A deliciously over the top comedic romp is now showing at the Village Theatre in Qualicum Beach. The ECHO Players production of Fallen Angels includes a stellar cast: (from left) Brian Lecky (Willy)

Review: Play about lustful sex still true today

Fallen Angels is a farce about the British upper class and the temptation of a foreign affair

Fallen Angels, Noël Coward’s 1925 farce about two wealthy British women tempted by the return of their French lover, is bringing laughs to the Village Theatre in Qualicum Beach.

Under the expert direction of Nicola Cavendish, the champagne-bubbly witty romp pokes fun at the foibles of the British upper class.

While set in the 1920s the themes, which include stale marriages and the lure of lustful sex, are just as relevant today.

During the dress rehearsal performance the cast of six were in excellent form serving up plenty of laughs and slapstick humour.

Because not every actor had their lines memorized, the play got off to a bumpy start but once the actors got into the meat of the play, Acts II and III were laugh-out-loud funny.

The action centers on Julia Sterroll performed by Liz Riddalls and her best friend, Jane performed by Sally Tilbe, who are bored with their husbands and pining for long lost passion.

Both women receive notes announcing the impending arrival of Maurice, their mutual lover from their single days, just as their respective husbands, Fred and Willy are leaving together for a golf outing.

In Act I we are introduced to Julia, her husband Fred played by Colin Payne and the maid Saunders performed by Anne Jinks.

Saunders expertise as a know-it-all is brilliantly played by Jinks.

She does a great job of capturing the essence of Saunders as a Cockney maid, who on her first day on the job in the Sterroll home has established that she knows more than Mr. Sterroll does about which clubs to use at the golf course he is off to.

Not only can Saunders expertly play the piano and sing, she speaks French far better than either of her employers and even has a cure for hangovers.

Jinks, with her spot-on comedic timing is a scene stealer during her moments onstage.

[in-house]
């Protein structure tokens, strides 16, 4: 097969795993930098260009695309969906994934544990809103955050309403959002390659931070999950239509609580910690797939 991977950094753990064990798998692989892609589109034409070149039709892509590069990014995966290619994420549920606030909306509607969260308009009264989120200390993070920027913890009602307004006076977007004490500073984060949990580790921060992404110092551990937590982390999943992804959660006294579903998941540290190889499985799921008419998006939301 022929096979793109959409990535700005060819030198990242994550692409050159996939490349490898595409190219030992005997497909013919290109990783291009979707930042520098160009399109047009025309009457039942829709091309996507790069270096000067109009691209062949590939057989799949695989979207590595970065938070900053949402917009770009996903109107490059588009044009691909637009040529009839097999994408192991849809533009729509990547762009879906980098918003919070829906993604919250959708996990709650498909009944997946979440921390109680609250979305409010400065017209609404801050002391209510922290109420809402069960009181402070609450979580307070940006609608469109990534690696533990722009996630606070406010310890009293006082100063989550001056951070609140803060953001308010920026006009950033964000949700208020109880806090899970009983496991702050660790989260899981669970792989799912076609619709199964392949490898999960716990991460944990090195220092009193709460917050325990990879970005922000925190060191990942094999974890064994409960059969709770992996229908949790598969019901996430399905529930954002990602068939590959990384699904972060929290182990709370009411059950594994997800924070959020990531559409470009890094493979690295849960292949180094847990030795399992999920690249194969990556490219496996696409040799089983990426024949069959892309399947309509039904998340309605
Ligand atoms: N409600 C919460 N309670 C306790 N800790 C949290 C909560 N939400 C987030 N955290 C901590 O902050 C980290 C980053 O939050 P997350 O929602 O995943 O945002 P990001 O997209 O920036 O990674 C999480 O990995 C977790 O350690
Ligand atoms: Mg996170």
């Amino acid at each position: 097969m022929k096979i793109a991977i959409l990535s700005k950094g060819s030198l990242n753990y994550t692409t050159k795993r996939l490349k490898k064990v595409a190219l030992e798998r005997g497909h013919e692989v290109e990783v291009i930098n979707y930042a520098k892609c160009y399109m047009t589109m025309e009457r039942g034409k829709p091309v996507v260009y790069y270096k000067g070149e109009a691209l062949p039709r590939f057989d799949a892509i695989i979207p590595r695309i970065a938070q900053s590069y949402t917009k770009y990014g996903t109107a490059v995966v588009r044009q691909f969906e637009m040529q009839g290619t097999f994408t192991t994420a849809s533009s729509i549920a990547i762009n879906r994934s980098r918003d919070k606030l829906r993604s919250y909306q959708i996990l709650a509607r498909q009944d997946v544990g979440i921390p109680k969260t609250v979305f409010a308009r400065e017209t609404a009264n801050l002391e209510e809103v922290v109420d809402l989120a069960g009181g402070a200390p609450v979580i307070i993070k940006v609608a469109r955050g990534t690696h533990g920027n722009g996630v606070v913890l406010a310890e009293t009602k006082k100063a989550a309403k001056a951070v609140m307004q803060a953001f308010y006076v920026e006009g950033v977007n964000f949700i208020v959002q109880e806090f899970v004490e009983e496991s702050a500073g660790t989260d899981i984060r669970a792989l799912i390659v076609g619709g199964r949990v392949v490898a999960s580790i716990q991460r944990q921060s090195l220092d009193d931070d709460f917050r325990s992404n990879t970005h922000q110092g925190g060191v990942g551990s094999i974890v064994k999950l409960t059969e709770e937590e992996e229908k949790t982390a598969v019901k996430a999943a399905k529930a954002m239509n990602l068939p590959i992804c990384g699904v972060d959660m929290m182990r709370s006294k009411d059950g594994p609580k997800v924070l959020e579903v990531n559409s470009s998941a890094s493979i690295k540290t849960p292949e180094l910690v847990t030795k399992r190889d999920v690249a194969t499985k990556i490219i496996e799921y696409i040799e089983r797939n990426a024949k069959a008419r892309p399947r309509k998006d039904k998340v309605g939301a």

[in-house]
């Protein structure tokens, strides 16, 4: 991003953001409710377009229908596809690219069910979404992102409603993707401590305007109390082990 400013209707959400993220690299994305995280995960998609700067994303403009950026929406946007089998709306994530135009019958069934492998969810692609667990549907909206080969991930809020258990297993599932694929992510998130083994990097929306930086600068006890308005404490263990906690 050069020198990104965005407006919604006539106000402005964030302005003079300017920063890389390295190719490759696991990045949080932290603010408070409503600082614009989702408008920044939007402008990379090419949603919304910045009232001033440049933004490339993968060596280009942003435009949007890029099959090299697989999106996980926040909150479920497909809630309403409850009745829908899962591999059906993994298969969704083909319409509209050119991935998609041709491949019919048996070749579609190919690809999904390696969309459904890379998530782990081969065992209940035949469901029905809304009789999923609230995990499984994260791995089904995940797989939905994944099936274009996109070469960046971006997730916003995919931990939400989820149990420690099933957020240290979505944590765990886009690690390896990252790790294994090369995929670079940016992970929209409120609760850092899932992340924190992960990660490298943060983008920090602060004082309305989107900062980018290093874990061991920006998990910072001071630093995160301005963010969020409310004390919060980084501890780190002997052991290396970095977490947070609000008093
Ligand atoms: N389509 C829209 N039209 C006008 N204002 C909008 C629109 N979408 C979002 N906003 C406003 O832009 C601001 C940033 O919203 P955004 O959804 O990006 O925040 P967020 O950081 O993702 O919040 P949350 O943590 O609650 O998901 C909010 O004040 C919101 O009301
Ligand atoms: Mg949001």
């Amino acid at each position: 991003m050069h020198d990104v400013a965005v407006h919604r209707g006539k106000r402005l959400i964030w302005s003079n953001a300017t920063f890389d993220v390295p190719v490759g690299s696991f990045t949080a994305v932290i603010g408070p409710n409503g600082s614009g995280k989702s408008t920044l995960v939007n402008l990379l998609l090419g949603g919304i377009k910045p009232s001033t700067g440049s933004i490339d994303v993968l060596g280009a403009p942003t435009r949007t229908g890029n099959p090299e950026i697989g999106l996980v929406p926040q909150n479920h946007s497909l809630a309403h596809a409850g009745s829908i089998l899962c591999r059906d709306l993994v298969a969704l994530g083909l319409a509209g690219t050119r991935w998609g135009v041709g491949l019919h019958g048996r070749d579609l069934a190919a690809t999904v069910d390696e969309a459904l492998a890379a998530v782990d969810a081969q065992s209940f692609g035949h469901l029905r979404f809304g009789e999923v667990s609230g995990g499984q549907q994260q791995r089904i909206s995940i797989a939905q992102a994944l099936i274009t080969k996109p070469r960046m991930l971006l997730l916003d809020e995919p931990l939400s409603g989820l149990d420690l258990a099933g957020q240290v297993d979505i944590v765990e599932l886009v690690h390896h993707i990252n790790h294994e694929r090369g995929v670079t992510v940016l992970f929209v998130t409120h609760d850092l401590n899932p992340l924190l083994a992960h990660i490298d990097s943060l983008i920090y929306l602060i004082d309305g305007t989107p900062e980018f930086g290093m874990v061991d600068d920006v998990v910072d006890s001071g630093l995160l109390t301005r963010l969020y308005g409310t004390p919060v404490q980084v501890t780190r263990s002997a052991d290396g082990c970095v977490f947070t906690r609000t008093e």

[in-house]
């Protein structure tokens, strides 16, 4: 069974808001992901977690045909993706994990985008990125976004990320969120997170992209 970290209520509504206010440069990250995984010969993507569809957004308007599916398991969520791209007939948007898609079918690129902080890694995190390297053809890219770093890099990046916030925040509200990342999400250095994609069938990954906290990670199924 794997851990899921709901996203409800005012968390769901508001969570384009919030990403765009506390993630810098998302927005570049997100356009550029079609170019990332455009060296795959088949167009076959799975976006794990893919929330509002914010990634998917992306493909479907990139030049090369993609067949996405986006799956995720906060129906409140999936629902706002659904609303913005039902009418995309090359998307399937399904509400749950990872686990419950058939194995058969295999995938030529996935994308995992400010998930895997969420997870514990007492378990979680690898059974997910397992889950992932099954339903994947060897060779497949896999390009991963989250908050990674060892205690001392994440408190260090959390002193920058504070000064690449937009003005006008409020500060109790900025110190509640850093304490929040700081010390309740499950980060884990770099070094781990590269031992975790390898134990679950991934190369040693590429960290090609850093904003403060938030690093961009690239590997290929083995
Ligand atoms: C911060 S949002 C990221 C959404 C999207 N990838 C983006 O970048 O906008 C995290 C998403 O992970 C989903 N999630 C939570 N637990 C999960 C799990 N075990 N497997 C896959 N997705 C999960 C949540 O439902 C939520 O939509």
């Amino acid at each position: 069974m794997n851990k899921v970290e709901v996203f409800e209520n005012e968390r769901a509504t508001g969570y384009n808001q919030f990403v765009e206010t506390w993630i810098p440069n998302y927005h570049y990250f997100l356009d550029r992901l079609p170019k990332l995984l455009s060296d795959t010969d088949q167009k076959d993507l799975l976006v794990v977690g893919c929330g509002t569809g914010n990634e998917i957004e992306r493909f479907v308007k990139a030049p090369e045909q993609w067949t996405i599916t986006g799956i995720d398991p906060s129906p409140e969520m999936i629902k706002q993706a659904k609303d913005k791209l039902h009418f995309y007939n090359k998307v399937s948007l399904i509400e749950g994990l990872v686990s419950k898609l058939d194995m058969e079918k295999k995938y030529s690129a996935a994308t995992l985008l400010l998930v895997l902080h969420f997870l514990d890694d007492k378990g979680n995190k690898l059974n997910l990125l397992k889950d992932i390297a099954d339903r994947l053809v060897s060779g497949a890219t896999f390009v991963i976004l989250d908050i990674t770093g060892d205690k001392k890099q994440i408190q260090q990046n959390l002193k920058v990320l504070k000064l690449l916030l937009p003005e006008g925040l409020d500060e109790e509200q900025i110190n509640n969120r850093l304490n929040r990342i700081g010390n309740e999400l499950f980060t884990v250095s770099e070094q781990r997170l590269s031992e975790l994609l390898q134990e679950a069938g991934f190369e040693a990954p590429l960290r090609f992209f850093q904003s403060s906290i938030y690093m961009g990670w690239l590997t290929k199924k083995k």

When Jane bursts into Julia’s flat concerned that her dalliance with Maurice (suavely depicted by Andrew Brown) will be revealed should he come to London, it sets the scene for the rest of the show.

The ladies spend the day both enthralled and terrified that Maurice will show up at the flat and their past secrets will be exposed.

Over dinner they reminisce and deliberate their options while consuming large amounts of champagne and as their debauched evening progresses there are many laugh-out-loud moments.

As the gals go from tipsy to plastered, it leads to some solid slapstick buffoonery by Tilbe whose antics include her crawling under the table searching for her shoes.

Riddalls gives a strong performance portraying Julia as a woman who has settled into the routine of a dull marriage but still longs for her younger years.

When the husbands return, a series of revelations, misunderstandings, and condemnations ensue and the comedy is priceless.

Maurice finally arrives and accuses the men of not paying enough attention to their wives.

Brown’s performance as the French lover is wonderful especially when he sneakily steals kisses from his former flames behind their husband’s backs.

Brian Lecky as Willy also delivers a strong performance.

Phillip Clarkson’s costume design makes the 1920s look like a stylish time to live, especially for upper-crust women.

The dresses are beautiful while the golf attire for the men is spot-on for the era.

The set designed by Werner Koch with a delicious Art Deco-accented sitting room reflects the period perfectly.

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